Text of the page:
Climate risks keep growing, despite government shutdown
My heart goes out this week to those off work without a paycheck today due to the government shutdown. One of my favorite CA blogs, The Nooner, had a great description of the impact on California in this post yesterday – turns out we’re home to the largest number of civilian federal government employees of any state in the nation. The shutdown will affect more than 96% of EPA employees as well, including those who enforce critical air pollution standards.
Despite the shutdown, work continues here outside the Beltway bubble. At Next Generation, we’re very excited this week about the launch of the Risky Business project, co-chaired by Tom Steyer, Mayor Mike Bloomberg, and former Treasury Secretary Hank Paulson and focused on making the case that just as businesses understand their long term investment risks, so should the U.S. understand its long-term climate risk. Bloomberg Markets did a very nice piece on the project this week, and it has received some good coverage already from a number of reporters, including some Cliffnotes readers (thanks!). This project was hatched at Next Generation, and we’re staffing the co-chairs and the rest of the project’s “Risk Committee” members, so expect plenty of updates from me in the coming months.
One difference between the Risky Business project and other similar economic looks at climate change is that we’re going to present our results not just at the national level, but also by state. That means we’ll have plenty of new information to work with as we try to understand just what kinds of climate risk California may face in the coming decades. Of course, we’re already feeling the impacts of a warming climate here in the Golden State. Our agriculture and tourism sectors are at the front lines when it comes to climate impacts, and they’re also key economic mainstays for the state and nation: According to the California Department of Food and Agriculture, California’s farms generated $43.5 billion worth of output in 2011, representing nearly 12% of total cash receipts of farms in the United States. California also produces nearly half of US-grown fruits, nuts and vegetables. Meanwhile, Visit California estimates that travel spending in the Golden State totaled over $106 billion in 2011, supporting nearly one million jobs with $32.3 billion in earnings, and generating $6.6 billion in state and local tax revenue.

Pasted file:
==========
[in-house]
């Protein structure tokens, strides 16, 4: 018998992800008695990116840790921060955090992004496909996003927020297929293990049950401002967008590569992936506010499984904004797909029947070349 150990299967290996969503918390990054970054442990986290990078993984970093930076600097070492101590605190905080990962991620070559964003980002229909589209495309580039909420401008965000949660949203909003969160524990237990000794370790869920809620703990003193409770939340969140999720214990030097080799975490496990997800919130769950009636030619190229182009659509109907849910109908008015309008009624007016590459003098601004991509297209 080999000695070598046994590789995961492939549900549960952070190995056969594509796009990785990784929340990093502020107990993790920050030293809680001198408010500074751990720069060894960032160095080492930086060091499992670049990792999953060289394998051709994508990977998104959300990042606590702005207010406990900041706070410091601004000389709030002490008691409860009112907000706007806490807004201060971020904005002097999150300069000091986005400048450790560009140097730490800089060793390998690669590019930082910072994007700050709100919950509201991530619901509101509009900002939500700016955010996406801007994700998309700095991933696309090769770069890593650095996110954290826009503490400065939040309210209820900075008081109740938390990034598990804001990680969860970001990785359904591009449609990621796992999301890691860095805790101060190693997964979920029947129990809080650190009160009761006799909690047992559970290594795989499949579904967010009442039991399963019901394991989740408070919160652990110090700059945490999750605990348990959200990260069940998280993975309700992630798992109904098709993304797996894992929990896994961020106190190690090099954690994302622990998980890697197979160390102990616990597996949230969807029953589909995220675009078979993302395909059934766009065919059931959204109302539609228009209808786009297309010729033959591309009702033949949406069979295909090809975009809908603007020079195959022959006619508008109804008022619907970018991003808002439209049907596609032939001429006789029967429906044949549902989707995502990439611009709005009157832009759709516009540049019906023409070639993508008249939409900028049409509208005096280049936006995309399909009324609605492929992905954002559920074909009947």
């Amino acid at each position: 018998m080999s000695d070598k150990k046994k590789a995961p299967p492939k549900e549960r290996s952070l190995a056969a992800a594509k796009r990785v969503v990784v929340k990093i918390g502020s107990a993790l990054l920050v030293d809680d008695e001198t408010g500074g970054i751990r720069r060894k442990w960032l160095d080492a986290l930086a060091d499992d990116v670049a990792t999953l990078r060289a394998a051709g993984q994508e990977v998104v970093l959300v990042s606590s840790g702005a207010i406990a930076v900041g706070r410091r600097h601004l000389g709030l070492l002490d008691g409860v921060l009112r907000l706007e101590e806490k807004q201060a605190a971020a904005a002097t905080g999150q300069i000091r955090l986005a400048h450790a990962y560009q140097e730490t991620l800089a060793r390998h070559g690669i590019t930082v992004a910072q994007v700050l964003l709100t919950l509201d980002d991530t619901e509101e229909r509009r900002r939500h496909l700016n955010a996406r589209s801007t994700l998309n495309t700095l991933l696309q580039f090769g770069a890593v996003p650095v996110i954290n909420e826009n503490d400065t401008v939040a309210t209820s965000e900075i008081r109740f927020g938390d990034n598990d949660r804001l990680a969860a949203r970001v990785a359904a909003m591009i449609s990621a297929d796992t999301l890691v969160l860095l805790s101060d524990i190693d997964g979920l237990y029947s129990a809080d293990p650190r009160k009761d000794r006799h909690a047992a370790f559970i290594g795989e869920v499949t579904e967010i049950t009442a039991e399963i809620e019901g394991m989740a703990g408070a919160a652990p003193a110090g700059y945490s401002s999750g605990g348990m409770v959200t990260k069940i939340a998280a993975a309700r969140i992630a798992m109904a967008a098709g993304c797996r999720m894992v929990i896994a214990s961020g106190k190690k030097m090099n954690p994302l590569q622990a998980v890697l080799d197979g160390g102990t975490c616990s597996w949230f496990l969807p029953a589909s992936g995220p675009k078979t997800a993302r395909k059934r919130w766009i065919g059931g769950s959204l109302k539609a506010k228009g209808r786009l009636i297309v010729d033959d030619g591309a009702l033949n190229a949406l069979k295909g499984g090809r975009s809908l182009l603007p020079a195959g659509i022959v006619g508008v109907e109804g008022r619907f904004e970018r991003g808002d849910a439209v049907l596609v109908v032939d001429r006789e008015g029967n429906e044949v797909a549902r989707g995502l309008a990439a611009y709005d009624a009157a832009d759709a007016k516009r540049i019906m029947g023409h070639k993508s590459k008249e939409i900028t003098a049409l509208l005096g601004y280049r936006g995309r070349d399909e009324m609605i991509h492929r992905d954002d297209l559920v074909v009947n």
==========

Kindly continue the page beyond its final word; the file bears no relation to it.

But as I’ve said many times before, our state may lead in scary climate impacts but we also lead in innovative business and policy solutions. I’m happy to say that it looks like our state policy agenda is well on track: This week, the California Air Resources Board released the draft first update to its Climate Change Scoping Plan, showing that California reached 23 percent electricity generation from renewable sources this year, and is well on track to meet the 2020 goal of 33 percent under the Renewable Portfolio Standard. Looking toward the future, the Governor’s Office of Planning and Research released its own discussion draft of California’s Climate Future – The 2013 Environmental Goals and Policy Report. What I like about this report is that it breaks down the artificial boundaries between adapting to climate change – something our cities have to do each and every day – and mitigating climate change, which is what long-term policies like AB32 are focused on. It’s an economic development approach that makes sense in a state where the population is projected to reach 50 million people by 2050.
All these strategies and plans are one thing; implementing actual policies to reduce carbon emissions is another. That’s why I like keeping my hand in the Proposition 39 implementation arena – it reminds me that these are real programs affecting real Californians, and they need to be done well. This week, the California Energy Commission released its draft guidelines local educational agencies applying for projects under Prop 39. According to that document, the State Superintendent of Public Instruction will begin sending out Prop 39 funds in May 2014, which is actually later than I had thought, so we’ll be checking into that! The CEC also released the schedule for workshops and webinars, should any of you be interested in engaging in that public process. If you want to stay up to date with all things Prop 39, I highly recommend signing up for the CEC's Prop 39 listserv here.
Finally, because I know you’re all laser focused on the health, safety, and energy efficiency of school facilities, ACLU of Southern California recently released its analysis of lessons learned from nine years of implementing Williams v. California. The report bears reading, particularly in light of the implementation challenges associated with the new Local-Control Funding Formula. Also it cites to our work at Next Generation, and that’s no bad thing!